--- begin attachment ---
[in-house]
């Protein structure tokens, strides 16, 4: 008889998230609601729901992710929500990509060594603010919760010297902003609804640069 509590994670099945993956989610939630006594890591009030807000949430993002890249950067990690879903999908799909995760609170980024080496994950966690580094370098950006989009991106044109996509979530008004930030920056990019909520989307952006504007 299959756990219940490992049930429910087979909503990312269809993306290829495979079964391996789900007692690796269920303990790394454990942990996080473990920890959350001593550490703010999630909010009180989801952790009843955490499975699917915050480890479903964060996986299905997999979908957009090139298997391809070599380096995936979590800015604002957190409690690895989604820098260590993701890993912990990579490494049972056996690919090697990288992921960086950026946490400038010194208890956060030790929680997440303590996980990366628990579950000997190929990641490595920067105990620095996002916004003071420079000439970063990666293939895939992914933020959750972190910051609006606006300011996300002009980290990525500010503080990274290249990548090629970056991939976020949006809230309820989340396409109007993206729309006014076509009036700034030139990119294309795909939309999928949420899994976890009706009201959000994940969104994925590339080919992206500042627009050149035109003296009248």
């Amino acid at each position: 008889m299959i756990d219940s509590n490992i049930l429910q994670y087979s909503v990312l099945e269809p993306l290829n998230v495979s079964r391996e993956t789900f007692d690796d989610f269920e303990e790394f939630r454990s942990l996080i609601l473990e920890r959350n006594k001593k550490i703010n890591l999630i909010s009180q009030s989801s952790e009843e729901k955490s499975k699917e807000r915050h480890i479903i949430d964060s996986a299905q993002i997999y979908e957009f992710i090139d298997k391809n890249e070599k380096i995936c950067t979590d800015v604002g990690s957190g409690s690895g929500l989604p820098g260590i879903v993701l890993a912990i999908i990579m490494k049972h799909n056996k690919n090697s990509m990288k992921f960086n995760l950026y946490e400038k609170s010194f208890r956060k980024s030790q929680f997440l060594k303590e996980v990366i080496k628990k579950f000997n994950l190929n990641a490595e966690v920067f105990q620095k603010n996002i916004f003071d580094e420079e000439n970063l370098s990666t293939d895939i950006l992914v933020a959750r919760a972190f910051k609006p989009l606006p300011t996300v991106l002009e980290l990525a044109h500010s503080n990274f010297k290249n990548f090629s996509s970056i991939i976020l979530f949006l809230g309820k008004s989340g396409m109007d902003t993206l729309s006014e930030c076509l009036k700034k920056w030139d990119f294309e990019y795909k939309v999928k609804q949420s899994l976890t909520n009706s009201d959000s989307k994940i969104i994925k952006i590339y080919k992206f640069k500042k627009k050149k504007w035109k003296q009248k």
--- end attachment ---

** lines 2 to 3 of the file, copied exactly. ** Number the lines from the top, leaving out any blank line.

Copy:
């Protein structure tokens, strides 16, 4: 008889998230609601729901992710929500990509060594603010919760010297902003609804640069 509590994670099945993956989610939630006594890591009030807000949430993002890249950067990690879903999908799909995760609170980024080496994950966690580094370098950006989009991106044109996509979530008004930030920056990019909520989307952006504007 299959756990219940490992049930429910087979909503990312269809993306290829495979079964391996789900007692690796269920303990790394454990942990996080473990920890959350001593550490703010999630909010009180989801952790009843955490499975699917915050480890479903964060996986299905997999979908957009090139298997391809070599380096995936979590800015604002957190409690690895989604820098260590993701890993912990990579490494049972056996690919090697990288992921960086950026946490400038010194208890956060030790929680997440303590996980990366628990579950000997190929990641490595920067105990620095996002916004003071420079000439970063990666293939895939992914933020959750972190910051609006606006300011996300002009980290990525500010503080990274290249990548090629970056991939976020949006809230309820989340396409109007993206729309006014076509009036700034030139990119294309795909939309999928949420899994976890009706009201959000994940969104994925590339080919992206500042627009050149035109003296009248």
């Amino acid at each position: 008889m299959i756990d219940s509590n490992i049930l429910q994670y087979s909503v990312l099945e269809p993306l290829n998230v495979s079964r391996e993956t789900f007692d690796d989610f269920e303990e790394f939630r454990s942990l996080i609601l473990e920890r959350n006594k001593k550490i703010n890591l999630i909010s009180q009030s989801s952790e009843e729901k955490s499975k699917e807000r915050h480890i479903i949430d964060s996986a299905q993002i997999y979908e957009f992710i090139d298997k391809n890249e070599k380096i995936c950067t979590d800015v604002g990690s957190g409690s690895g929500l989604p820098g260590i879903v993701l890993a912990i999908i990579m490494k049972h799909n056996k690919n090697s990509m990288k992921f960086n995760l950026y946490e400038k609170s010194f208890r956060k980024s030790q929680f997440l060594k303590e996980v990366i080496k628990k579950f000997n994950l190929n990641a490595e966690v920067f105990q620095k603010n996002i916004f003071d580094e420079e000439n970063l370098s990666t293939d895939i950006l992914v933020a959750r919760a972190f910051k609006p989009l606006p300011t996300v991106l002009e980290l990525a044109h500010s503080n990274f010297k290249n990548f090629s996509s970056i991939i976020l979530f949006l809230g309820k008004s989340g396409m109007d902003t993206l729309s006014e930030c076509l009036k700034k920056w030139d990119f294309e990019y795909k939309v999928k609804q949420s899994l976890t909520n009706s009201d959000s989307k994940i969104i994925k952006i590339y080919k992206f640069k500042k627009k050149k504007w035109k003296q009248k």